[News] Top Cops Return From Anti-Terror Study In Israel

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Tue Feb 10 09:10:21 EST 2004



http://www.jinsa.org/articles/print.html/documentid/2377<x-html>

JINSA Online, February 09, 2004

Top Cops Return From JINSA-Sponsored Anti-Terror Study In Israel
Officials laud benefits of resource sharing for deterring terrorism

Fourteen of the most senior police chiefs, sheriffs and state police 
commanders returned from Israel last week after five days of intensively 
studying counter terrorism techniques. These law enforcement executives 
traveled to Israel on January 24 and returned January 30, 2004. They went 
as participants in JINSA's Law Enforcement Exchange Program (LEEP). Modeled 
after the JINSA's extremely successful Flag & General Officers Trip, the 
LEEP program is designed to establish cooperation between American and 
Israeli law enforcement personnel and to give the American law enforcement 
community access to the hard "lessons learned" by the Israelis in the 
interdiction of and response to all forms of terrorism.

The Israeli National Police hosted the Americans with participation by the 
Israel Defense Forces (IDF) and the Israel Security Agency.

The delegation studied methods and observed techniques used by Israeli 
police forces in preventing and reacting to suicide bombers, and joined 
Israeli police on a nighttime patrol of Tel Aviv. The agenda also focused 
on the critical role of intelligence gathering and interagency information 
sharing.

At several seminars, Israeli commanders of bomb disposal and undercover 
units briefed the delegation on the increasing sophistication of domestic 
terrorists, who can employ a range of weapons, from knives and guns, to car 
bombs or cell phones outfitted with explosives. American officials learned 
about the mindset of a suicide bomber and how to spot trouble signs. One of 
the highlights of the intensive five-day schedule was a nighttime patrol 
with the Tel Aviv Police.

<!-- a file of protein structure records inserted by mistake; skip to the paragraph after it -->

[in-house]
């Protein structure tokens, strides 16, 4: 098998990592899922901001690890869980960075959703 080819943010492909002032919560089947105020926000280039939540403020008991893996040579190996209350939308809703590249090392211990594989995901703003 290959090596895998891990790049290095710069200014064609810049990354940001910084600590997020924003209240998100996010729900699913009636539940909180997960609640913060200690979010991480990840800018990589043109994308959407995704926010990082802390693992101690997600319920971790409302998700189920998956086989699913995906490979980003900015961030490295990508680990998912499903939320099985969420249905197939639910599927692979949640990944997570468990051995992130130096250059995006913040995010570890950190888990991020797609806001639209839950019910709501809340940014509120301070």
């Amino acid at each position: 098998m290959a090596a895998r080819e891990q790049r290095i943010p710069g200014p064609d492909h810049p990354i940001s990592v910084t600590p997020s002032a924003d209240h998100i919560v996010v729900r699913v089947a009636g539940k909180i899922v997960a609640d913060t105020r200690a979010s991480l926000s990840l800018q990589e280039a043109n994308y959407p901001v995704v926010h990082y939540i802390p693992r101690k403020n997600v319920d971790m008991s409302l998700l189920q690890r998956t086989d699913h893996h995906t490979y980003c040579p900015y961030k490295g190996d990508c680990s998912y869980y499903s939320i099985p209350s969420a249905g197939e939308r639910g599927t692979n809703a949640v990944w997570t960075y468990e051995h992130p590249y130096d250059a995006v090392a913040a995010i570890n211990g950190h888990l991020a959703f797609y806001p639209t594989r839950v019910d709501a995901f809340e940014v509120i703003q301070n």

Israeli experts also discussed how to secure large venues, such as shopping 
malls, sporting events and concerts, without disrupting the enjoyment of 
the public.

The group also took time to look at the Security Fence as a defensive 
measure to lessen the possibility of terrorist infiltration. The saw where 
the fence has already been constructed as well as planned future sights. 
The consensus of the group was that in light of prior Israeli casualties 
the fence has saved lives.

Steven Pomerantz, a former Assistant Director of the FBI and a member of 
JINSA's Board of Advisors, led in the planning and execution of the trip on 
the American side. In summing up the goals of the LEEP project he noted, 
"Nothing can replicate American officials seeing these types of problems 
firsthand and the systems that are put in place to deal with them."

This is the second time JINSA has organized a delegation of U.S. law 
enforcement officials to learn from their Israeli counterparts. Called the 
Law Enforcement Exchange Program (LEEP), JINSA hopes to undertake the trip 
annually, each time with a new group of officers.

Participants were invited through a process that considered geographic 
region, their involvement in national professional policing organizations 
and their professional responsibilities in the fight against terrorism. For 
example, in addition to serving as chief of his department, Chief Joseph 
Polisar is the current president of the International Chiefs of Police 
(IACP), the largest international police organization in the world. All 
other major American law enforcement organizations were represented on the 
trip including the Major Cities Chiefs Association, Major Counties Sheriffs 
Association and the Police Executive Research Forum.

Participants in the program included: Chief Joseph Carter, Massachusetts 
Bay Transportation Authority; Col. Richard Fuentes, New Jersey State 
Police; Sheriff Patrick Gallivan, Erie County (N.Y.) [encompassing Buffalo, 
NY]; William Gore, Special Adviser and Chief of Investigations for the San 
Diego County (Calif.) District Attorney; Commander Cathy Lanier, commanding 
officer of the Special Operations Division of the Metropolitan Police 
Department (Washington, D.C.); Sheriff Patrick McGowan, Hennepin County 
(Minn.)[encompassing Minneapolis]; Col. Jeffrey Miller, Pennsylvania State 
Police; Bureau Chief John Miller, Los Angeles Police Department's Critical 
Incident Management Bureau; Sheriff Jim Pendergraph, Mecklenburg County (N. 
Car.) [encompassing Charlotte]; Chief Joseph Polisar, Garden Grove (Calif.) 
Police Department; First Deputy Superintendent Dana Starks, Chicago Police 
Department; Deputy Chief Larry Thompson, Chief of Uniformed Services, 
United State Capitol Police; and Chief Maryanne Viverette, Gaithersburg 
(Md.) Police Department.

"The Israeli experience with domestic terrorism is so vast. Every Israeli 
official we met with was anxious for the Americans to learn from their 
tragic experience," related Marsha Halteman, director of corporate and 
community projects at JINSA and who accompanied the delegation to Israel. 
"It's such a tiny country, with a national police force smaller than that 
of most major cities in America. The Israelis were eager to take the time 
and resources to share their experiences with the group which we hope will 
ultimately save American lives should our law enforcement community ever 
find themselves in the same position again. As far as the interdiction of 
terrorism is concerned, it already has."


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